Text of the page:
Ask and it will be given to you. (QS 27)

    Don't be afraid. (QS 36)

    Don't worry about your life. (QS 39)

    Make sure of God's rule over you. (QS 39)

    Sell your possessions and give to charity. (QS 40)
    These admonitions build upon observations about life in the larger world and the need to be careful about accepting conventional codes of honor and ethics at face value. As instructions, the admonitions assume that the social world is an arena in which the people of Q will encounter those who are living by traditional rules. It is a jungle out there and the behavior enjoined is risky. One can expect to meet up with wolves and those who may curse and reproach you. The advice is to be cautious but also courageous. One should not respond in kind, but take the reproach in stride and with confidence that one is right. One should discard unnecessary trappings and live the simple, unencumbered life. When asked, give; when in need, ask. The challenge is not to be consumed with worry.

    One wonders at the crisp formulations of such a curious challenge. The forthright imperatives evince a sense of seriousness, but why one should take them seriously is not expressly stated. In order to understand their attraction and significance we need a fuller picture of the way of life that is being recommended. If we expand the data base somewhat, by noting the way in which these core aphorisms are elaborated in the larger blocks of Q1, a number of themes surface for repeated emphasis. The list includes such items as the following:
    Voluntary poverty (QS 38, QS 39, QS 40)

    Lending without expectation of return (QS 9)

    Critique of riches (QS 8, QS 38, QS 40)

    Etiquette for begging (QS 9, QS 27)

    Etiquette for troublesome encounters in public (QS 20)

    Nonretaliation (QS 9, QS 10, QS 20)


    Rejoicing in the face of reproach (QS 8)

    Severance of family ties (QS 19, QS 52)

    Renunciation of needs (QS 8, QS 19, QS 39, QS 40)

    Call for authenticity (QS 13, QS 35, QS 53)

    Critique of hypocrisy (QS 12)

    Fearless and carefree attitude (QS 36, QS 39)

    Confidence in God's care (QS 26, QS 27)

    Sense of vocation (QS 19, QS 20)

    Discipleship without pretension (QS 11, QS 14, QS 38, QS 50, QS 52)

    Singlemindedness in the pursuit of God's kingdom (QS 19, QS 39, QS 40, QS 52, QS 53)
    These themes point to a way of life that historians recognize as a pattern of behavior highly recommended by popular philosophers during the hellenistic and Greco-Roman periods. Q1 enjoins a practical ethic of the times widely known as Cynic.

    New Testament scholars have often remarked on the Cynic parallels to much of the material in Q1. Since such similarity often comes as a surprise to Christian readers of the gospels, accustomed as they are to hearing the words of Jesus against the background of the prophetic speech of the Hebrew scriptures, few have concluded that the Cynic analogy should be taken seriously. A Cynic look-alike Jesus would, in any case, present something of an embarrassment due to the fact that the Cynics are remembered mostly for their unlovable ways. The modern caricature of the ancient Cynics usually calls to mind the unsavory figure of Diogenes of Sinope and dwells upon his habits of biting sarcasm and public obscenities. To be cynical in modern parlance is also fraught with negative connotation. Cynicism is equated with disengaged negativity, giving up rather than confronting the challenges of life. To be cynical is never thought to be helpful when questions about the meaning of life are seriously under review.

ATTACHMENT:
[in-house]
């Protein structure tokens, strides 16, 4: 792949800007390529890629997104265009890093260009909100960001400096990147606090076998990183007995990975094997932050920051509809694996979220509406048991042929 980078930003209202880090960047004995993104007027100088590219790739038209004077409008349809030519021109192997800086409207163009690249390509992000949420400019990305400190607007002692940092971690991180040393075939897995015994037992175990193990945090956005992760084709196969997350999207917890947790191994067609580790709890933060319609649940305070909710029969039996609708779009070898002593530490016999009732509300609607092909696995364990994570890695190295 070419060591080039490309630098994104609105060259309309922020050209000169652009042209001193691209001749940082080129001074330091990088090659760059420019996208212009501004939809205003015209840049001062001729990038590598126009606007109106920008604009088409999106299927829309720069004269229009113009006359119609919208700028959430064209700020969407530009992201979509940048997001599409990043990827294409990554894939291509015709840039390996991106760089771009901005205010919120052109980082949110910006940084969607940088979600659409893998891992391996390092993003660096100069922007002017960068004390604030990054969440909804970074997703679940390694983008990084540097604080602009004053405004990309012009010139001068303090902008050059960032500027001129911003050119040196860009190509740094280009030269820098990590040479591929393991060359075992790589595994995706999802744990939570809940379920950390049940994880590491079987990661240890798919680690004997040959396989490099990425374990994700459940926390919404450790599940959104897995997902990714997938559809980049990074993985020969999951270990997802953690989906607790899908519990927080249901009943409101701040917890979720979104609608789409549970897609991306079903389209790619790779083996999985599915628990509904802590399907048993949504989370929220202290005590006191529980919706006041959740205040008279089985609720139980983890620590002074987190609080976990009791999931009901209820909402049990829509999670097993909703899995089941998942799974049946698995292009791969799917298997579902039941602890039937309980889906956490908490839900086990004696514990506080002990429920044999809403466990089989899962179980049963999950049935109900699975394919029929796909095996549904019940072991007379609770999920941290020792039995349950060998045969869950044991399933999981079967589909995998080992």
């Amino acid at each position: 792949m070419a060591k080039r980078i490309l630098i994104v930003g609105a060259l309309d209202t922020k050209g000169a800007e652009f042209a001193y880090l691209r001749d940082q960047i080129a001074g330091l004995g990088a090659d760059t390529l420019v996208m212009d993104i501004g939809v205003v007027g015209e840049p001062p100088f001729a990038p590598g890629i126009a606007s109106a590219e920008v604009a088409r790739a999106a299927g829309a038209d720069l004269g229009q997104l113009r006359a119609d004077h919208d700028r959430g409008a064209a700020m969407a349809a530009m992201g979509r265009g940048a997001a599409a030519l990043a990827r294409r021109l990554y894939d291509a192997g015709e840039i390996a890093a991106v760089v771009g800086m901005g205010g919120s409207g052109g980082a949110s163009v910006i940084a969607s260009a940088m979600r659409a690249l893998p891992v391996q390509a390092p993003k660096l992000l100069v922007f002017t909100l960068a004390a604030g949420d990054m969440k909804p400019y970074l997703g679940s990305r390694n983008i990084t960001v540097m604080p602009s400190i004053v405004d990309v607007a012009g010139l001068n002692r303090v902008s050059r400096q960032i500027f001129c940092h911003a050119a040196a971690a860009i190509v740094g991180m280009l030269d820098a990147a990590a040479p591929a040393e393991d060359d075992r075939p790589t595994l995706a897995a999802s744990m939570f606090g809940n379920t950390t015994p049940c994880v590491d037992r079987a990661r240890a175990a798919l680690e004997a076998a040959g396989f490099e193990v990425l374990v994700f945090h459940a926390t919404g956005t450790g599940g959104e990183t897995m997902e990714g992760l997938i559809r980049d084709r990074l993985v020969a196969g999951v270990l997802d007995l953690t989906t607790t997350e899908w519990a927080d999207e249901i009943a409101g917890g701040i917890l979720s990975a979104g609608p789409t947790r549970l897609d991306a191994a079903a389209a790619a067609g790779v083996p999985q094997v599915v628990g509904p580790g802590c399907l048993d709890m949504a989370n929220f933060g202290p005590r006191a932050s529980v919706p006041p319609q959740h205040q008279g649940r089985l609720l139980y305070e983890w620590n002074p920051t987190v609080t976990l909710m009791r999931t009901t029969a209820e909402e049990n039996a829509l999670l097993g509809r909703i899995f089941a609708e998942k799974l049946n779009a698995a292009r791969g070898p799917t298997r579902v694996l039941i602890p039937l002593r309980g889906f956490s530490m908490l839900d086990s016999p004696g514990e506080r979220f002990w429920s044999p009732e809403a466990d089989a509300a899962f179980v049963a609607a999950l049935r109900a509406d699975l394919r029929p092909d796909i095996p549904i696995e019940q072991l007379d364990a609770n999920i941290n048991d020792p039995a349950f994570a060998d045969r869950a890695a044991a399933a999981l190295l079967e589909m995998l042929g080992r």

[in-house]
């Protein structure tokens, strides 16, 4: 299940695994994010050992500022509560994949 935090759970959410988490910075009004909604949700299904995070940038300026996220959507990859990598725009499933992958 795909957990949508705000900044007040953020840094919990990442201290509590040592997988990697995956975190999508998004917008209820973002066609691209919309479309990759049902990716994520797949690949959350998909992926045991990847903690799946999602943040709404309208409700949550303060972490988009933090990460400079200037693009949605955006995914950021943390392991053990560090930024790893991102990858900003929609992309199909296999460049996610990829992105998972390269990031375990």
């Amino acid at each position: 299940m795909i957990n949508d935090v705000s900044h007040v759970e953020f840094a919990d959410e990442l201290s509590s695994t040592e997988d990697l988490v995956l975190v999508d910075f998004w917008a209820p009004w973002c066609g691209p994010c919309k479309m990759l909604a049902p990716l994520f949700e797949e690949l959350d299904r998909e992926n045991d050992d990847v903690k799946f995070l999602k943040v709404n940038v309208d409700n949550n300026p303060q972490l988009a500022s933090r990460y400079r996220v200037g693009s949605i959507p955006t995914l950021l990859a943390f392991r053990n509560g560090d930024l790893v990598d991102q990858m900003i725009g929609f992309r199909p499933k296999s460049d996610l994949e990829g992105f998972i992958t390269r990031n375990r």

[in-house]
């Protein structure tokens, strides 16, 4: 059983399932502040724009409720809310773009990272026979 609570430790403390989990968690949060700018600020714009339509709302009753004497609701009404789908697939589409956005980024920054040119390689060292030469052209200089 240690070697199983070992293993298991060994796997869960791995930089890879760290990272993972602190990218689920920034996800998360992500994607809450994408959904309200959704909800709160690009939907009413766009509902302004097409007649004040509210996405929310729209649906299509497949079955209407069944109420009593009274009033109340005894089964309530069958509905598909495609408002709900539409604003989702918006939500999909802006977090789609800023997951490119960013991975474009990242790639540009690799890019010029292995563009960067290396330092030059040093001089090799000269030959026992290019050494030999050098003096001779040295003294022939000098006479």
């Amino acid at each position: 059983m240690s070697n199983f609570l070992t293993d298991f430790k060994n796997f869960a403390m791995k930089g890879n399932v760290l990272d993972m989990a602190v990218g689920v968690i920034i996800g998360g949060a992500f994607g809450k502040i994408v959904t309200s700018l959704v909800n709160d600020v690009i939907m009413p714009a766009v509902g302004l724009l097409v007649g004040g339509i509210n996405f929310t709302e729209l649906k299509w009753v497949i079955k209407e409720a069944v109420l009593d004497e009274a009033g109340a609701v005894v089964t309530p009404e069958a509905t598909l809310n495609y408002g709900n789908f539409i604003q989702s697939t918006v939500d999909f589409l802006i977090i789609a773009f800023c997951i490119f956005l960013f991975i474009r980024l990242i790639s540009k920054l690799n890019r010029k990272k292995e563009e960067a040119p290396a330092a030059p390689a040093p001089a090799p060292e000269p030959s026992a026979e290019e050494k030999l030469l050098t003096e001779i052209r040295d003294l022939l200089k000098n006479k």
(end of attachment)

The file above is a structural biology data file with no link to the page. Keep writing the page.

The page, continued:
The modern caricature of the ancient Cynics is inaccurate and the modern use of the word cynic to describe the ancient Cynics is unfair. A more,balanced view would see the Cynics as the Greek analogue to the Hebrew prophets. Cynics played a very important social

    DANCING  TO  THE  PIPES  115    

    role as critics of conventional values and oppressive forms of governance for approximately one thousand years, from the fifth century, B.C.E. to the sixth century C.E. Their popular philosophy produced such figures as Antisthenes, Diogenes, Crates, Bion, Teles, Meleager, Musonius Rufus, Dio Chrysostomos, Demonax, Peregrinus Proteus, Sostratus, and Theagenes -- all important figures in the history of Greek thought. Their gifts and graces ranged from the endurance of a life of renunciation in full public view, through the courage to offer social critique in high places (called parresia, or "boldness of speech") to the learning and sophistication required for the espousal of Cynic views at the highest level of literary composition. Justly famous as irritants to those who lived by the system and enjoyed the blessings of privilege, prosperity, and power, the Cynics were highly regarded for their achievement in honing the virtue of self-sufficiency (autarcheia in the midst of uncertain times. Epictetus' third discourse is a remark able revelation of a Stoic's high esteem for the Cynic's calling as an important social role even during the imagined halcyon age of the Roman imperium.

    The crisp sayings of Jesus in Q1 show that his followers thought of him as a Cynic-like sage. Cynics were known for begging, voluntary poverty, renunciation of needs, severance of family ties, fearless and carefree attitudes, and troublesome public behavior. Standard themes in Cynic discourse included a critique of riches, pretension, and hypocrisy, just as in Q1. The Cynic style of speech was distinctly aphoristic, as is that in Q1. And Cynics were schooled in such topics as handling reproach, nonretaliation, and authenticity in following their vocation, matters at the forefront of Jesus' instructions in Q1. If Jest was remembered as a Cynic-like sage, we need to make sure we understand why the Cynics behaved as they did.